The issue of organ transplantation has caused great debate among the great contemporary scholars, try academics and clinicians from around the globe.
Some scholars are of the view that organ transplantation is not permissible, and while, other scholars give its permission under certain conditions. To our knowledge no recognised Institution has given a general unconditional permission for the transplantation of organs.
We have to understand that this issue is contemporary and obviously it is impossible for us to find express rulings concerning it in the classical works. As such, the views of some scholars are based upon the general and broad guidelines of Shariah. Some of the classical works suggest that it is not permissible to derive benefit from a human body through transplants.
The rationale behind this is based on the assumption that the human body, dead or alive has great significance. It is to be honoured and the sanctity of life that is attached to it makes it unlawful to tamper with it.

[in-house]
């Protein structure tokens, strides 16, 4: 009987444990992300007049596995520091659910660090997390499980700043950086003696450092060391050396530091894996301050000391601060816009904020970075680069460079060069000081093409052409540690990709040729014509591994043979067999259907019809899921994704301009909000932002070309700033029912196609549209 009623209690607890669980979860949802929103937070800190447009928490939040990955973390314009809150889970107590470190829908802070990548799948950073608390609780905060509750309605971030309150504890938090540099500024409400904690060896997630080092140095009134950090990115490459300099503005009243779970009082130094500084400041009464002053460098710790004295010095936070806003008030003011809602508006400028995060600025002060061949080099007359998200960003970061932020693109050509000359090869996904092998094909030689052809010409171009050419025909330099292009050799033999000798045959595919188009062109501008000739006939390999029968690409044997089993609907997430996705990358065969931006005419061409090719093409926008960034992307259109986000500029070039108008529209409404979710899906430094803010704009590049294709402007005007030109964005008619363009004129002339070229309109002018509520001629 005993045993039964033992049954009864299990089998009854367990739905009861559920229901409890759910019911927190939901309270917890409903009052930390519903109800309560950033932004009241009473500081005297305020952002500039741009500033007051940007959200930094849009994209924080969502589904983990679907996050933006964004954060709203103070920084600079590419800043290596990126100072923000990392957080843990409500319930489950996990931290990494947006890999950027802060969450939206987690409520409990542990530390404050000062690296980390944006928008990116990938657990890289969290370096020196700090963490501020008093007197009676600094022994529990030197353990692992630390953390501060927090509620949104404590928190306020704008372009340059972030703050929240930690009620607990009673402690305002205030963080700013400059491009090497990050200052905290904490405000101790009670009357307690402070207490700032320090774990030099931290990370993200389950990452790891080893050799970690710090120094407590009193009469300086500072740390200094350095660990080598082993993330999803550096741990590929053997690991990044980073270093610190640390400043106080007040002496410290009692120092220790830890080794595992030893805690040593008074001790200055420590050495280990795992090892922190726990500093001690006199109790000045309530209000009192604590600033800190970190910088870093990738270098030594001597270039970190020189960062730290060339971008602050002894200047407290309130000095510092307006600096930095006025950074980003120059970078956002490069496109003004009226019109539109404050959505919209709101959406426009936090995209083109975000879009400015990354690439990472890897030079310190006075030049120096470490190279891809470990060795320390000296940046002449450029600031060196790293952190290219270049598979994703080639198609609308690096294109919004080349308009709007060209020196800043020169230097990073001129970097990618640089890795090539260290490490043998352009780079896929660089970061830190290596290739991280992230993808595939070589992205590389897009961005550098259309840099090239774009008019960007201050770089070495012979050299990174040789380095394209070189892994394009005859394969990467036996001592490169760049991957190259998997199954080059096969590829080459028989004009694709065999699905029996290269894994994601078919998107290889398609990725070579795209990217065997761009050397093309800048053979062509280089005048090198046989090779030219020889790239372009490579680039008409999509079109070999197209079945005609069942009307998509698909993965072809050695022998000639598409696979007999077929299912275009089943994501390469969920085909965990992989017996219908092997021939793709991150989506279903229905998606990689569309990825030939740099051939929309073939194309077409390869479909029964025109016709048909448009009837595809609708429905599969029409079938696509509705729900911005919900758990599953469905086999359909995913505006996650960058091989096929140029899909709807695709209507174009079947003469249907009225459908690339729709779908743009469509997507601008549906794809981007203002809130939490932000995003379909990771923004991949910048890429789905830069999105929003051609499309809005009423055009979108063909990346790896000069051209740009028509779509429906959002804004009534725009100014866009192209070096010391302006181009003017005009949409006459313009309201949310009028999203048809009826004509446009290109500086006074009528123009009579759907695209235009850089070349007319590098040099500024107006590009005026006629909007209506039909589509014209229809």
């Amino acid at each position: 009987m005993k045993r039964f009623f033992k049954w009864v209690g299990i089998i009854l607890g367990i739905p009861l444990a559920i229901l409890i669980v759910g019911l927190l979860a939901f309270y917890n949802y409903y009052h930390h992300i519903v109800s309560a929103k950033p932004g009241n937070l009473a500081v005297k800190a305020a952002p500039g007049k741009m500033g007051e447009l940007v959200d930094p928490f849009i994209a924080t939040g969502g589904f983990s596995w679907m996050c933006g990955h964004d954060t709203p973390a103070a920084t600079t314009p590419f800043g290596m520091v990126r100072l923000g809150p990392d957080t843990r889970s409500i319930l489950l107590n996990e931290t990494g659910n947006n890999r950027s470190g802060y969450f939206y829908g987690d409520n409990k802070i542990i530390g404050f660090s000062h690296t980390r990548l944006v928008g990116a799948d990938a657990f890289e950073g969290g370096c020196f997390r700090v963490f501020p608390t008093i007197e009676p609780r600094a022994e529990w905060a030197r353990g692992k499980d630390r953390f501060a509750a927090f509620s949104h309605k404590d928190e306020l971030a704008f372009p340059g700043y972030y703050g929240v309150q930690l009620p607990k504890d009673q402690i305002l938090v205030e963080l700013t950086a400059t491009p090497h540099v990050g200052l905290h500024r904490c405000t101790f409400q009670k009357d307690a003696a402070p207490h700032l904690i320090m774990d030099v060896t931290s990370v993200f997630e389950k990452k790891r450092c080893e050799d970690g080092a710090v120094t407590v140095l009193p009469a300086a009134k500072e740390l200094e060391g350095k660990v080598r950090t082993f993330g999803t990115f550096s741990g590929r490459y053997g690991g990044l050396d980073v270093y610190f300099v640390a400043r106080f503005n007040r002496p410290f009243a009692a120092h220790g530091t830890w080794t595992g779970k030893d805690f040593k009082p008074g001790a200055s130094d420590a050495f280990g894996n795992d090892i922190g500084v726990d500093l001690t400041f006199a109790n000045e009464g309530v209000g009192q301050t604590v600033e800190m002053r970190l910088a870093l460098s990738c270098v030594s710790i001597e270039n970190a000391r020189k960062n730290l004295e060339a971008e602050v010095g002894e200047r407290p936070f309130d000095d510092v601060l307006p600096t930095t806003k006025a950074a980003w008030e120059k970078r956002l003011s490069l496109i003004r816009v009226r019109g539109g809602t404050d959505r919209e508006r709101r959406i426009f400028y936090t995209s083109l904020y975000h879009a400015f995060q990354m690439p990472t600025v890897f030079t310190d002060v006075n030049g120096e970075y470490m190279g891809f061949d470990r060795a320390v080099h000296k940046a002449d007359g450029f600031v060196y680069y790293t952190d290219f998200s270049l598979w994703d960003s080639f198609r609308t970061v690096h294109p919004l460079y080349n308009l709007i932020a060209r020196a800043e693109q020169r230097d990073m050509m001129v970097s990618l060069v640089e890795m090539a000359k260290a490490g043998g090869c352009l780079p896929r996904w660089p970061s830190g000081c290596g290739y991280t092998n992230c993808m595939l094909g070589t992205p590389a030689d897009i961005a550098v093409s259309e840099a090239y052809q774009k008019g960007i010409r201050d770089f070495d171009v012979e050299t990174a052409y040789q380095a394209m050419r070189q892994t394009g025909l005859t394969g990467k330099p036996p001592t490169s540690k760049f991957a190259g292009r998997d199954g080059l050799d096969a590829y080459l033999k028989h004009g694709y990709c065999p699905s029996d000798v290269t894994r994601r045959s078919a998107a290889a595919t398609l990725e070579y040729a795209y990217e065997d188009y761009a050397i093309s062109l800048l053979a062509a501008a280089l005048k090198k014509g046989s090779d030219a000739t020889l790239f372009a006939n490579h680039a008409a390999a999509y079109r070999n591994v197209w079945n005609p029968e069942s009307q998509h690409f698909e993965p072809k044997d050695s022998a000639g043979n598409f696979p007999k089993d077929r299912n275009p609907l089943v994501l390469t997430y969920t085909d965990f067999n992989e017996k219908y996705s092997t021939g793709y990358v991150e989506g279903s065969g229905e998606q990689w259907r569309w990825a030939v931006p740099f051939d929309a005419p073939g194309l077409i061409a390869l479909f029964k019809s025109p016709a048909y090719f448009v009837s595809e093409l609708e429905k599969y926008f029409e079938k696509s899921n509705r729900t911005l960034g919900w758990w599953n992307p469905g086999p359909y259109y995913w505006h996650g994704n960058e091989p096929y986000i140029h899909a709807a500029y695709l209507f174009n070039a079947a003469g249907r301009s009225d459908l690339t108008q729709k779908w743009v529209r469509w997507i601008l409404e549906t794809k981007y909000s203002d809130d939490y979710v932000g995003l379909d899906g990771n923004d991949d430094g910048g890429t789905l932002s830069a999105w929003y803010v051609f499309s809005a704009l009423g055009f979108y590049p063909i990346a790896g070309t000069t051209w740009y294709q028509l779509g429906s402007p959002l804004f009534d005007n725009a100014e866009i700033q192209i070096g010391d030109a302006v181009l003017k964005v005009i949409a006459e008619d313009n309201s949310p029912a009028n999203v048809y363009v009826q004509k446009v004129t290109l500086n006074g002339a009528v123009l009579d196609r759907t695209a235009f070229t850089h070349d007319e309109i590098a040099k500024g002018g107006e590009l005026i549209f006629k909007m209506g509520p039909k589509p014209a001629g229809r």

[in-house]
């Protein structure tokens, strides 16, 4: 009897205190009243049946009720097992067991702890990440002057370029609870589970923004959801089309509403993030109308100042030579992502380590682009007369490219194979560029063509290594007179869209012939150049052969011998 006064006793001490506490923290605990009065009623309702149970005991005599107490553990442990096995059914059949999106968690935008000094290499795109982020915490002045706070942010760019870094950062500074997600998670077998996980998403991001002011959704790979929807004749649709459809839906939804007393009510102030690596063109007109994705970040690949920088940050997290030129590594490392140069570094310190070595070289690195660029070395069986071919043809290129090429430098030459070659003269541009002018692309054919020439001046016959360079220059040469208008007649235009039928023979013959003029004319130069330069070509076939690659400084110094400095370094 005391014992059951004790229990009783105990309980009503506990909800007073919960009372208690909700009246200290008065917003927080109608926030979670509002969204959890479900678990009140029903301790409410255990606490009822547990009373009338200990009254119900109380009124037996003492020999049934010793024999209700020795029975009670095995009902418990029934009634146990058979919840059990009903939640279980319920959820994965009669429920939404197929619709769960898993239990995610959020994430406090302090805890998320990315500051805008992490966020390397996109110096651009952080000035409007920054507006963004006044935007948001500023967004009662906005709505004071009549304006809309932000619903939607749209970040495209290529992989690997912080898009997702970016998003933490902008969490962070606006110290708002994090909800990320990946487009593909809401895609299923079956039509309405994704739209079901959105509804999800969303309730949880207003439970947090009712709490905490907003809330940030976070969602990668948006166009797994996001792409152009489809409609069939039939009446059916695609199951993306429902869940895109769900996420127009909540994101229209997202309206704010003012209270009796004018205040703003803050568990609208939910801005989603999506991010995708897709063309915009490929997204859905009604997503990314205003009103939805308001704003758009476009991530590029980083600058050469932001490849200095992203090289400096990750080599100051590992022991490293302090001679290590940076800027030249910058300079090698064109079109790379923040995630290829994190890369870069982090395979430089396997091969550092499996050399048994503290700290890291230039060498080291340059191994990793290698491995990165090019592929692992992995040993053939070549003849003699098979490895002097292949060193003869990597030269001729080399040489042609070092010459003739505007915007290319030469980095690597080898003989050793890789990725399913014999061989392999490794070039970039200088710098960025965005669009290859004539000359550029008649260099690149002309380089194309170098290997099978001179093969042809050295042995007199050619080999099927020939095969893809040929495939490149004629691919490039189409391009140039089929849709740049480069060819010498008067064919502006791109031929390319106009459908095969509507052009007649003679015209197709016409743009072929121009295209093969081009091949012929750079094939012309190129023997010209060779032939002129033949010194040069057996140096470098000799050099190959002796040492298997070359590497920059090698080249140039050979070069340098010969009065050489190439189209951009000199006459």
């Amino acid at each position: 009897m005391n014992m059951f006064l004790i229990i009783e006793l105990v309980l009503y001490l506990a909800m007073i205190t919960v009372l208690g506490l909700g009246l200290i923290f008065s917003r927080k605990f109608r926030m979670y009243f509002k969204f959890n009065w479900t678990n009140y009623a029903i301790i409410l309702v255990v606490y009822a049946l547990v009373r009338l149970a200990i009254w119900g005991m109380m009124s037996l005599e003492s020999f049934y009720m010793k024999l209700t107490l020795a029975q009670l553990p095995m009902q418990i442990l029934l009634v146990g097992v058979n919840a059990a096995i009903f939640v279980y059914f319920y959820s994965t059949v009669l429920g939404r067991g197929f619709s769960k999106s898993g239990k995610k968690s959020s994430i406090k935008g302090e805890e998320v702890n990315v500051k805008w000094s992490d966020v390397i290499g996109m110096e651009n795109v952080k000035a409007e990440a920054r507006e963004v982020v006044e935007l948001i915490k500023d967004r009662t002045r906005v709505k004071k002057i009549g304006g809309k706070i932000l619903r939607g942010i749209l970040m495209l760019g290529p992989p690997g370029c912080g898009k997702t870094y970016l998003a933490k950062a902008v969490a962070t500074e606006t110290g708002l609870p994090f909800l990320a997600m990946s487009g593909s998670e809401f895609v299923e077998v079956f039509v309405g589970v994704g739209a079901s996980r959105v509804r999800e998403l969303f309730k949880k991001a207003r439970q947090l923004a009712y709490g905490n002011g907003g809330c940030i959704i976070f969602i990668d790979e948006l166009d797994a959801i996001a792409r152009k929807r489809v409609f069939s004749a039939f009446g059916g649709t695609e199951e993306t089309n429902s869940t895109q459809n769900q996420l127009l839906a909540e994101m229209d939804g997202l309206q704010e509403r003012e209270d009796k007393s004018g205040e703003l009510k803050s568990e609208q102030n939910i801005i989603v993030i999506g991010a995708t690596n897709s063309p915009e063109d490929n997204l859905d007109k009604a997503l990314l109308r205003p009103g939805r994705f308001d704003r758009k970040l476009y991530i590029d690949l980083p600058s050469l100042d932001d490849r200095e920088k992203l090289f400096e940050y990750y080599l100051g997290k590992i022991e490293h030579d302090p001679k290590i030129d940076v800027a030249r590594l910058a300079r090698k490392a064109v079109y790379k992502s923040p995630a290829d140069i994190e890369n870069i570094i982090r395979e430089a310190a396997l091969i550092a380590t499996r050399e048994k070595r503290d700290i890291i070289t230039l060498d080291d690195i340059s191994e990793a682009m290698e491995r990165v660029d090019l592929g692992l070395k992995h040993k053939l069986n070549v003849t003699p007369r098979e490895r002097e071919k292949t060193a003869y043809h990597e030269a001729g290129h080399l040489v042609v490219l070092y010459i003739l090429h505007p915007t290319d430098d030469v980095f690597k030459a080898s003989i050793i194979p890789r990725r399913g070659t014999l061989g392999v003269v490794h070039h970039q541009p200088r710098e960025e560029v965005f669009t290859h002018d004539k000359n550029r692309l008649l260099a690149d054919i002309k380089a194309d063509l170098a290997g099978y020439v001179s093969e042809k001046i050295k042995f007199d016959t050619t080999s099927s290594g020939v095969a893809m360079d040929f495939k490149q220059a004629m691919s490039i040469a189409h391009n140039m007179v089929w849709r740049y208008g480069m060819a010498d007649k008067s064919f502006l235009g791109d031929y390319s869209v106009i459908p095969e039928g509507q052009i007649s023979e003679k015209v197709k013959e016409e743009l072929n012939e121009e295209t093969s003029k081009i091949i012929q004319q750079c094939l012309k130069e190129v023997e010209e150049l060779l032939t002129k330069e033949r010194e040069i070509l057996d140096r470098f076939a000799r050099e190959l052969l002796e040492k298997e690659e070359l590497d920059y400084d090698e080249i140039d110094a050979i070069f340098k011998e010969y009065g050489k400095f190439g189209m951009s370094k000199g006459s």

In complete contrast to this rationale the established principles (qawa’id) of Islamic Jurisprudence puts forward a different perspective. This is based on the teachings of the Qur’an and Sunnah, which permit the use of unlawful things in cases of extreme need and necessity. In case of necessity, certain prohibitions are waived, as when the life of a person is threatened the prohibition of eating carrion or drinking wine is suspended.
Therefore, in cases of need and necessity, impure, unlawful and Haram things become permissible. When a person’s life is in danger and he is in dire need for transplantation, he is in such a situation, thus the transplantation of organs will be permissible.
The following issues arise:
- The human body, whether dead or alive, has to be honoured and respected. Islam orders us to honour a human body therefore organ transplantation is not permitted.
- Procedures relating to organ transplantation would not be considered dishonouring a human body by reason of the fact that it is done in a respectful way in order to save a life. This explains why many regard donating organs as a good and charitable act.
MBCOL believe that this issue needs further and continued consideration. We pray and hope that through honest debate and guidance from all of our learned Ulamaa we may come to certainty on this issue.
Note: MBCOL recommends that individuals must clarify their personal position on matters pertaining to organ transplantation with their local Mosque.